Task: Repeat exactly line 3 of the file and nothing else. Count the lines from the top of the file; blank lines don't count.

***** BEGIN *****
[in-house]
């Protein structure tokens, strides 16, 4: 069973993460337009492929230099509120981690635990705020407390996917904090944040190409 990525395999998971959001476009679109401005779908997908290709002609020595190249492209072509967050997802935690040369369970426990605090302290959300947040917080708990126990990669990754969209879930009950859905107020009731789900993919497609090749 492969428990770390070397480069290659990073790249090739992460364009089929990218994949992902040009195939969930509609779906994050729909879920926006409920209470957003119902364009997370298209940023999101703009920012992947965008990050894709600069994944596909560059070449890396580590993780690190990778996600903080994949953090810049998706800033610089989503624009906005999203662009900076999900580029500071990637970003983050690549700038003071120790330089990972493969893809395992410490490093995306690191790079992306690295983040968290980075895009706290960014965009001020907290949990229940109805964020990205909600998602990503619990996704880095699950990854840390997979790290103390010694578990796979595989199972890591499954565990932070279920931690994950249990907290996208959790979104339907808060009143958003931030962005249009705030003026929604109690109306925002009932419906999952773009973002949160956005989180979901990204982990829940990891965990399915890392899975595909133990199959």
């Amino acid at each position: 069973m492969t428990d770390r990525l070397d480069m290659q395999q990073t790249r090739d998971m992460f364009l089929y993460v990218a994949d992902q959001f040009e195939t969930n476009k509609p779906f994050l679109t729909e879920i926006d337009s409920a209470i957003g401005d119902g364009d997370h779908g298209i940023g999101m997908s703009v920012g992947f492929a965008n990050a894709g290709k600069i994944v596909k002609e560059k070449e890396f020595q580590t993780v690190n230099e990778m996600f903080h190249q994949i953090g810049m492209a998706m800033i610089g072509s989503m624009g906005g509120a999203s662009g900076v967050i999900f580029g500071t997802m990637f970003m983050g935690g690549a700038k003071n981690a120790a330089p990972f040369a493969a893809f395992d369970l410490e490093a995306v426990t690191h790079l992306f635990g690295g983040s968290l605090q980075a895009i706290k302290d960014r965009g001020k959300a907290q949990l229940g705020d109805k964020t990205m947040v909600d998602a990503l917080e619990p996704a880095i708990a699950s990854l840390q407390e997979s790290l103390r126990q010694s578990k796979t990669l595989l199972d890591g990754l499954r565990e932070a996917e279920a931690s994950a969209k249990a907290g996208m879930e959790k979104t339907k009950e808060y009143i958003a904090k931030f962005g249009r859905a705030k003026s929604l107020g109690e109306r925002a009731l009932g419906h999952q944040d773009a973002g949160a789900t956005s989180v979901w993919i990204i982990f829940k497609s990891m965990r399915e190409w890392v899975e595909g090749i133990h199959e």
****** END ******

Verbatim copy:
């Amino acid at each position: 069973m492969t428990d770390r990525l070397d480069m290659q395999q990073t790249r090739d998971m992460f364009l089929y993460v990218a994949d992902q959001f040009e195939t969930n476009k509609p779906f994050l679109t729909e879920i926006d337009s409920a209470i957003g401005d119902g364009d997370h779908g298209i940023g999101m997908s703009v920012g992947f492929a965008n990050a894709g290709k600069i994944v596909k002609e560059k070449e890396f020595q580590t993780v690190n230099e990778m996600f903080h190249q994949i953090g810049m492209a998706m800033i610089g072509s989503m624009g906005g509120a999203s662009g900076v967050i999900f580029g500071t997802m990637f970003m983050g935690g690549a700038k003071n981690a120790a330089p990972f040369a493969a893809f395992d369970l410490e490093a995306v426990t690191h790079l992306f635990g690295g983040s968290l605090q980075a895009i706290k302290d960014r965009g001020k959300a907290q949990l229940g705020d109805k964020t990205m947040v909600d998602a990503l917080e619990p996704a880095i708990a699950s990854l840390q407390e997979s790290l103390r126990q010694s578990k796979t990669l595989l199972d890591g990754l499954r565990e932070a996917e279920a931690s994950a969209k249990a907290g996208m879930e959790k979104t339907k009950e808060y009143i958003a904090k931030f962005g249009r859905a705030k003026s929604l107020g109690e109306r925002a009731l009932g419906h999952q944040d773009a973002g949160a789900t956005s989180v979901w993919i990204i982990f829940k497609s990891m965990r399915e190409w890392v899975e595909g090749i133990h199959e």